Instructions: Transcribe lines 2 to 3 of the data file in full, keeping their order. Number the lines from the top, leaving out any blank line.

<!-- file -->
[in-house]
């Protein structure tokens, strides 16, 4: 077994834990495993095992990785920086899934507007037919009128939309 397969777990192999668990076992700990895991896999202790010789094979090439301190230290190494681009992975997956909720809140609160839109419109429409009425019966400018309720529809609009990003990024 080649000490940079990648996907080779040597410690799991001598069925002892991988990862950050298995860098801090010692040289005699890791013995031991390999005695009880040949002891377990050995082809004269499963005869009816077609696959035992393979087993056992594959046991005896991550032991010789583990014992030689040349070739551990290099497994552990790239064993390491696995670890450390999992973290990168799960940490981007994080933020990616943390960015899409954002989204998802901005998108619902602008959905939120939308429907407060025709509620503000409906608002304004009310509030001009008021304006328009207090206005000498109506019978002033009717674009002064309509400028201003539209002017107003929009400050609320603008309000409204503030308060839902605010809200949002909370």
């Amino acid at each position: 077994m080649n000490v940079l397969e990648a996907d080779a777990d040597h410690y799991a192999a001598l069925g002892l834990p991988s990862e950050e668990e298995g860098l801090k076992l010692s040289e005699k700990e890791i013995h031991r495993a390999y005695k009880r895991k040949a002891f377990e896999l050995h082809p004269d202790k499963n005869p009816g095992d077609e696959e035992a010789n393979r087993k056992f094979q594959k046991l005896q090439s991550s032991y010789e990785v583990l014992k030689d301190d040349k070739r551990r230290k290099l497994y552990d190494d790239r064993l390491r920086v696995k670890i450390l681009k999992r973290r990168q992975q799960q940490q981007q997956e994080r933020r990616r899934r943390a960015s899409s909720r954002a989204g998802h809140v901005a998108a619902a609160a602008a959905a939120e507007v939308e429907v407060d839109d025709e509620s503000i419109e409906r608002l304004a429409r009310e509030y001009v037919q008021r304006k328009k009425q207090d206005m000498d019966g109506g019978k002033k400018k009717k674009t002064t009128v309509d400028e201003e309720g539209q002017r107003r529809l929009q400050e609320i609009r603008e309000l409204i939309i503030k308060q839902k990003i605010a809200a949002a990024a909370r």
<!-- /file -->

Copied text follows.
């Protein structure tokens, strides 16, 4: 077994834990495993095992990785920086899934507007037919009128939309 397969777990192999668990076992700990895991896999202790010789094979090439301190230290190494681009992975997956909720809140609160839109419109429409009425019966400018309720529809609009990003990024 080649000490940079990648996907080779040597410690799991001598069925002892991988990862950050298995860098801090010692040289005699890791013995031991390999005695009880040949002891377990050995082809004269499963005869009816077609696959035992393979087993056992594959046991005896991550032991010789583990014992030689040349070739551990290099497994552990790239064993390491696995670890450390999992973290990168799960940490981007994080933020990616943390960015899409954002989204998802901005998108619902602008959905939120939308429907407060025709509620503000409906608002304004009310509030001009008021304006328009207090206005000498109506019978002033009717674009002064309509400028201003539209002017107003929009400050609320603008309000409204503030308060839902605010809200949002909370």
């Amino acid at each position: 077994m080649n000490v940079l397969e990648a996907d080779a777990d040597h410690y799991a192999a001598l069925g002892l834990p991988s990862e950050e668990e298995g860098l801090k076992l010692s040289e005699k700990e890791i013995h031991r495993a390999y005695k009880r895991k040949a002891f377990e896999l050995h082809p004269d202790k499963n005869p009816g095992d077609e696959e035992a010789n393979r087993k056992f094979q594959k046991l005896q090439s991550s032991y010789e990785v583990l014992k030689d301190d040349k070739r551990r230290k290099l497994y552990d190494d790239r064993l390491r920086v696995k670890i450390l681009k999992r973290r990168q992975q799960q940490q981007q997956e994080r933020r990616r899934r943390a960015s899409s909720r954002a989204g998802h809140v901005a998108a619902a609160a602008a959905a939120e507007v939308e429907v407060d839109d025709e509620s503000i419109e409906r608002l304004a429409r009310e509030y001009v037919q008021r304006k328009k009425q207090d206005m000498d019966g109506g019978k002033k400018k009717k674009t002064t009128v309509d400028e201003e309720g539209q002017r107003r529809l929009q400050e609320i609009r603008e309000l409204i939309i503030k308060q839902k990003i605010a809200a949002a990024a909370r």